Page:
'Tis the summer season for tying the knot. But curse the occasion for creating the ultimate breeding ground for bad music - wedding receptions. It's one thing to unplug the jukebox in an act of defiance or flee a venue playing bad songs (I've done all of the above), but one doesn't exactly have those options when attending your friends' formal celebration of their love.
Unless you don't mind being the reception's token drunk asshole. Every wedding has one.
While I maintain the soundtrack to my wedding reception will be as simply orchestrated as: "Step 1. Connect iPod; Step 2. Choose 'Shuffle,'" there are some songs that should be filed under "wedding no-nos." Future brides and grooms, for the sake of your wedding guests, please 86 these ten tracks from your reception playlist.
10. "John Mayer, "Daughters": While I (sort of) understand the initial, on-paper appeal of this song for a father-daughter dance (by someone who actually likes John Mayer), please consider the creepiness of its lyrics before choosing it.
9. Katy Perry, "I Kissed a Girl": For obvious reasons. I mean, have you considered what your brand-new in-laws are thinking come chorus-time?
8. Wilson Pickett, "Mustang Sally": I don't really understand why this song is played at so many weddings, but it seems to be. This song only belongs on jukeboxes in bars I hope to never be in.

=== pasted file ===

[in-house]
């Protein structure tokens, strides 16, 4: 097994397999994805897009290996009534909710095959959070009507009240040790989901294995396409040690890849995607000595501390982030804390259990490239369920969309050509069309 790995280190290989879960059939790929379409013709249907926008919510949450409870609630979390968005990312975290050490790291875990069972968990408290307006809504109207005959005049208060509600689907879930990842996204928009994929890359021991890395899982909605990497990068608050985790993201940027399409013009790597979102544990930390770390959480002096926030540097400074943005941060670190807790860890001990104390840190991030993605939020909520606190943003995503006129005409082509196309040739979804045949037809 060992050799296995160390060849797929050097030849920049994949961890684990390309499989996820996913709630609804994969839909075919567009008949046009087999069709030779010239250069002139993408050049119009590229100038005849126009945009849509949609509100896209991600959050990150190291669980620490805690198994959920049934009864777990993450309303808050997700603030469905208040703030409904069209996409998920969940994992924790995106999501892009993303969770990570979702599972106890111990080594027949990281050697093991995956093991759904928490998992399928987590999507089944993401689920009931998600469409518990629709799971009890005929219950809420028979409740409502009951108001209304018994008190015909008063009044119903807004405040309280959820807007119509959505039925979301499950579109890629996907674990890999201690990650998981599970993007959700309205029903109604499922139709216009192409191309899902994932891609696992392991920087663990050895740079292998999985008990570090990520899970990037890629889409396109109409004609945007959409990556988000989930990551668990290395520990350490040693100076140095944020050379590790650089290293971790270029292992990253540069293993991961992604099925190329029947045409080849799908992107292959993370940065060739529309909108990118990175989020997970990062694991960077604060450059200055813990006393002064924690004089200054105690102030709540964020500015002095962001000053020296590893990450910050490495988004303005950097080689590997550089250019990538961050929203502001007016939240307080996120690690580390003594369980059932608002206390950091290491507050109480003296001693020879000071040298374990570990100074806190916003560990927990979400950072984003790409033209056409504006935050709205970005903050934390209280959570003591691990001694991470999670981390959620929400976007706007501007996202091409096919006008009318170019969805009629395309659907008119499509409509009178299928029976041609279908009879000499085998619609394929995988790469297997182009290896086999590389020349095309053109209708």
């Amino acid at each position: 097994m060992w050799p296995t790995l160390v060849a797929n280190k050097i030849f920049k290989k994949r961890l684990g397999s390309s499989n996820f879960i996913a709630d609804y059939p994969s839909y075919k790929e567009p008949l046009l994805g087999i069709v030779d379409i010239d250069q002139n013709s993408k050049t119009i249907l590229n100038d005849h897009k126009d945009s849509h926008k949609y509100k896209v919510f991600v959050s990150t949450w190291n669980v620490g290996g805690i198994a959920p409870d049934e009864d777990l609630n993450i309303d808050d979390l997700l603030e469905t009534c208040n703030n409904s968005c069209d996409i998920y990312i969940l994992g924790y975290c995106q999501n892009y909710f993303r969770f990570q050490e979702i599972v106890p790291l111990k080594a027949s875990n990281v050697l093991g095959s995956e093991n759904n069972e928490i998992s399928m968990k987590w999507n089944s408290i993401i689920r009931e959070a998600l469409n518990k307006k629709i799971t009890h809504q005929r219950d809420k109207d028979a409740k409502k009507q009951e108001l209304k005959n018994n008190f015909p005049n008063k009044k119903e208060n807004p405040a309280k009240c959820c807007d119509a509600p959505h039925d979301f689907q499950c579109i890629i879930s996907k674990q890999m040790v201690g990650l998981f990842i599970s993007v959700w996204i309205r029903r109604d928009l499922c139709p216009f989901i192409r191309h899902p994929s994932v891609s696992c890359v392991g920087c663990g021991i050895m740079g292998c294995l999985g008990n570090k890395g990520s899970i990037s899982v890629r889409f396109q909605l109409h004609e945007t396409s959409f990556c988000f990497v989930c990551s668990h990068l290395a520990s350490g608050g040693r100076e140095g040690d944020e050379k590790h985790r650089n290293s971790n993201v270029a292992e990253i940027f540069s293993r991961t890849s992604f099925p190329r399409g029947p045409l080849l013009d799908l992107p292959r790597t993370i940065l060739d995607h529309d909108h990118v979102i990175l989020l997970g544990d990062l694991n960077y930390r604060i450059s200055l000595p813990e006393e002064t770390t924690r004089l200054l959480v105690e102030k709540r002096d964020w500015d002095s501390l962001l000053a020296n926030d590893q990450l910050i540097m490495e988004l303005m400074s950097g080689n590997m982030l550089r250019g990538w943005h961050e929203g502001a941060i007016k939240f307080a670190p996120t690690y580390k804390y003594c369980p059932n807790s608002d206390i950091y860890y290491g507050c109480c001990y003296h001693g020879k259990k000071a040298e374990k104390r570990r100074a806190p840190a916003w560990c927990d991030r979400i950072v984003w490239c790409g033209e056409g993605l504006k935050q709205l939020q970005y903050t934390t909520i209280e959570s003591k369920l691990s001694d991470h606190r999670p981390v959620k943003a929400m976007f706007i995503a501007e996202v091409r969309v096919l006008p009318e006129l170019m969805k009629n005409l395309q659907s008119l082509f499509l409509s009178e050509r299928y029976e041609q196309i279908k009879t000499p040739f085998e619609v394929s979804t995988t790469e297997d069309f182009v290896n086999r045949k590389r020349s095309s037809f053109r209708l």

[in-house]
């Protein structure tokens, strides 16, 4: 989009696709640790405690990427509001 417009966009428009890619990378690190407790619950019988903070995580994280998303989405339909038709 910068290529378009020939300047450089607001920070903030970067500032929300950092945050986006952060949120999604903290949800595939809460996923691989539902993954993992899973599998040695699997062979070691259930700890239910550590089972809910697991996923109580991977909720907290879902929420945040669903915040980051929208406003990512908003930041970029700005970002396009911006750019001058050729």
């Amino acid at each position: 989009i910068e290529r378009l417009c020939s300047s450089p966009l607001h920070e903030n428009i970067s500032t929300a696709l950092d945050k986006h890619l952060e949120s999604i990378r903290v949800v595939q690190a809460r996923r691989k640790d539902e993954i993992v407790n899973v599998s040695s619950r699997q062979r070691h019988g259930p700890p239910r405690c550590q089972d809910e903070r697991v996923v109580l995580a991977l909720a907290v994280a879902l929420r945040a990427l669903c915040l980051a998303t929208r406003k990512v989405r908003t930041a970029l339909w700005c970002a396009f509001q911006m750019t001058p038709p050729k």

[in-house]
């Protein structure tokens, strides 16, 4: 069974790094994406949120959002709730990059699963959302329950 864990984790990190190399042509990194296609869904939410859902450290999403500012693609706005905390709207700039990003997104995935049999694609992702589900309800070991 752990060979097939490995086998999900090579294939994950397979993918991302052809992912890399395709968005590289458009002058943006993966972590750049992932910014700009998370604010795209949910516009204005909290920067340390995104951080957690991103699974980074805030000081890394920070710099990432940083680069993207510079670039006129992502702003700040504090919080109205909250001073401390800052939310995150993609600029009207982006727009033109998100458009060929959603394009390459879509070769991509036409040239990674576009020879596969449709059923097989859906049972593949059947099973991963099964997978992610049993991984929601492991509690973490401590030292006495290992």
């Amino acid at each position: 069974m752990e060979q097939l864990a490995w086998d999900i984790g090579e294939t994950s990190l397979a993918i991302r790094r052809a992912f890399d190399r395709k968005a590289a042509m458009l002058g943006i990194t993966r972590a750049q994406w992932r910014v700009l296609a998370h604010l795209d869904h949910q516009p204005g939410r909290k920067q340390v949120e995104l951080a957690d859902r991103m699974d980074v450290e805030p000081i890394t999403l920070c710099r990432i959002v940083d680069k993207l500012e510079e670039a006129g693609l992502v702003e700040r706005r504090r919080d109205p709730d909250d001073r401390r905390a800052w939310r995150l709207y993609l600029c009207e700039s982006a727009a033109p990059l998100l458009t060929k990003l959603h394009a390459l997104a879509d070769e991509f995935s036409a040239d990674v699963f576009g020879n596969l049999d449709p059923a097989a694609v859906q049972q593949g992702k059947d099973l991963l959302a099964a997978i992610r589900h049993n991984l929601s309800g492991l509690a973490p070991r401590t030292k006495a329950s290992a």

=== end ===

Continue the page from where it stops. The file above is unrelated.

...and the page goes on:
7. Van Morrison, "Brown Eyed Girl": It's a good, fun song, and I myself have brown eyes, but so do half of the women in the world; I wouldn't expect blue-eyed brides to play Velvet Underground's "Pale Blue Eyes." It loses novelty when played ad nauseum. Plus, it's too literal-- and not in a Billy Idol "White Wedding" kind of way, because that song was actually written for his sister.
6. Beyonce, "Single Ladies (Put a Ring On It": It's your wedding. Meaning, he did put a ring on it. Playing this song is only reminding your single bridesmaids and friends that they're not married, and convincing the ones with significant others that, unless he "puts a ring on it," he might not actually "like it." That said, I think this song is mostly accurate, so you do the math.
5. Eric Clapton, "Wonderful Tonight": Again with the trite, forced romanticism. Besides, it should be considered bad luck to play an Eric Clapton song at your wedding.
4. James Blunt, "You're Beautiful": As much as I support the institution of marriage and its public celebration, they are sentimental on their very own, making sugary-sweet songs like this one too over-the-top. Not to mention, it's just a terrible song.
3. The Village People, "YMCA": Because no one looks cool waving their hands in the air in letter shapes... unless they're wearing construction-worker and policeman uniforms. Or an Indian headdress. You might as well play the "Chicken Dance."
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2. Anything by the Black Eyed Peas: Whatever song it is, your guests already hear it daily, on every commercial, in every club, and during every televised sports game. Can we agree to omit it from also hearing it at such a sacred occasion?
1. Marvin Gaye, "Let's Get It On": Great song, but... save it for the honeymoon suite.